Increased numbers of tumour infiltrating T‑cells have long been associated with a better prognosis in ovarian cancer, which has led to the general assumption of a relevant impact of T‑cellular anti-tumour immunity in this disease. As a consequence of this knowledge, a multitude of immunologic therapies has emerged over the past years. Although some reports could evidence a successful induction of anti-tumour T‑cells, in general, these attempts did not translate into clinically significant activity. As has already been shown in other tumour entities, immune checkpoint blockade – mainly antibodies directed against PD-1 and PD-L1 – could possibly become a real “game changer” in ovarian cancer in the future.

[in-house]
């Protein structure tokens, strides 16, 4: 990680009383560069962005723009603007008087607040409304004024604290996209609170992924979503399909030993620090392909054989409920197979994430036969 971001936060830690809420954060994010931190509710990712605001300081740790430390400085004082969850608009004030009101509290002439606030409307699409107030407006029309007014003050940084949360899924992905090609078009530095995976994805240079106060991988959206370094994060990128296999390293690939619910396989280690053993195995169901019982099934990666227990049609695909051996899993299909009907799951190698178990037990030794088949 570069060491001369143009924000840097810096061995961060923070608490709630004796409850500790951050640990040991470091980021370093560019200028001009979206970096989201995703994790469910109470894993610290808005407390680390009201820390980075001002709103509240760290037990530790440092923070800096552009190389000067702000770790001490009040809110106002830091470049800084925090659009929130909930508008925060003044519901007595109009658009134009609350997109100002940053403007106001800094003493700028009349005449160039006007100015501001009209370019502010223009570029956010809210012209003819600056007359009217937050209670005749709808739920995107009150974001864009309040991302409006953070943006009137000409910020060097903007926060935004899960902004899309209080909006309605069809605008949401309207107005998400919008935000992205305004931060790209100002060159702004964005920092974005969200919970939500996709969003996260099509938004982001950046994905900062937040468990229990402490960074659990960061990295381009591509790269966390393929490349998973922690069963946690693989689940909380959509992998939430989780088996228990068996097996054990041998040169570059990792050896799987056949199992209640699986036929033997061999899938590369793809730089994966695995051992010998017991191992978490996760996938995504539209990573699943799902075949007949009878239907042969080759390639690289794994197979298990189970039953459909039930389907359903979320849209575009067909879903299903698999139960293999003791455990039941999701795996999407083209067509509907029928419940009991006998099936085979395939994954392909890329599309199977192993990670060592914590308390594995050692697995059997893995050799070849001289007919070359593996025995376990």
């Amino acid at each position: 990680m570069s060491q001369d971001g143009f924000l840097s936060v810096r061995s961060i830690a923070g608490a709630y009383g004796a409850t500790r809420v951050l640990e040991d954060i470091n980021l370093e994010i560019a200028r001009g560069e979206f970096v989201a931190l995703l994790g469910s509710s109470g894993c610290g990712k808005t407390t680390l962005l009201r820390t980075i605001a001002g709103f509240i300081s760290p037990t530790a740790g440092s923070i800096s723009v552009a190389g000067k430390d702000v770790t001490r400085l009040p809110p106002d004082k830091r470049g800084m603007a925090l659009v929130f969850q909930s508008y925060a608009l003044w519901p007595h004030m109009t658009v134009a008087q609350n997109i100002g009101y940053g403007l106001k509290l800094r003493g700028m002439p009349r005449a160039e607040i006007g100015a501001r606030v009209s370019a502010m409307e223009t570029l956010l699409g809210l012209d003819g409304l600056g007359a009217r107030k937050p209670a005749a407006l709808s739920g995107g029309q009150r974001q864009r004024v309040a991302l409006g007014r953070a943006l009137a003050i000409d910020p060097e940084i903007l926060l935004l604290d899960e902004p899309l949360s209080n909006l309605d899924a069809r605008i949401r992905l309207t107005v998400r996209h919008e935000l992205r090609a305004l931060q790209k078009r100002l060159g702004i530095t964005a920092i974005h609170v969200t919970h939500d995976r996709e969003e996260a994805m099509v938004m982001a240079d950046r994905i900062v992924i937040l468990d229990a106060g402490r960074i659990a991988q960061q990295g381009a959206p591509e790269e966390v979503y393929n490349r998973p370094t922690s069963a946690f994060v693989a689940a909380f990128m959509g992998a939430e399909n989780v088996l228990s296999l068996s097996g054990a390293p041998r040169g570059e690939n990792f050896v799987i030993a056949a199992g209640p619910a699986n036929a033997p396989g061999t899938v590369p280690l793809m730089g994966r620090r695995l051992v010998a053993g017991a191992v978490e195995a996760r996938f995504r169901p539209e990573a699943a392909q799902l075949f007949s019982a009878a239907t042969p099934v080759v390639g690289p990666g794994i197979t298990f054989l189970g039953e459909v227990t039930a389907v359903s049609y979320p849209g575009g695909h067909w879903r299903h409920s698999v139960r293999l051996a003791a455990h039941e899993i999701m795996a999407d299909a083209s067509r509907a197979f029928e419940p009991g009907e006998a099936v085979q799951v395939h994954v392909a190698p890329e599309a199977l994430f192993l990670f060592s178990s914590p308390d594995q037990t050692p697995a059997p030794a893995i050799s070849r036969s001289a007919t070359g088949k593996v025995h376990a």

Background: The prognostic significance of tumour infiltrating T‑cells (TILs) in the setting of advanced ovarian cancer (stages III and IV) was already described as early as 2003. Zhang and colleagues analysed 174 patients and evidenced that the presence of TILs was associated with a significantly longer overall survival (OS) with a 5-year OS of 38 % in contrast to only 4.5 % in the cohort without TILs. These data have been corroborated in several further studies and have been summarized in a meta-analysis including 1815 patients. By further characterizing TILs, the positive prognostic impact could be attributed to the subgroup of CD8 positive intratumoural T‑cells. Therefore it can be hypothesized that the increased presence of TILs is caused by immunologic recognition of aberrant tumour cells, which ultimately results in improved immunologic tumour control.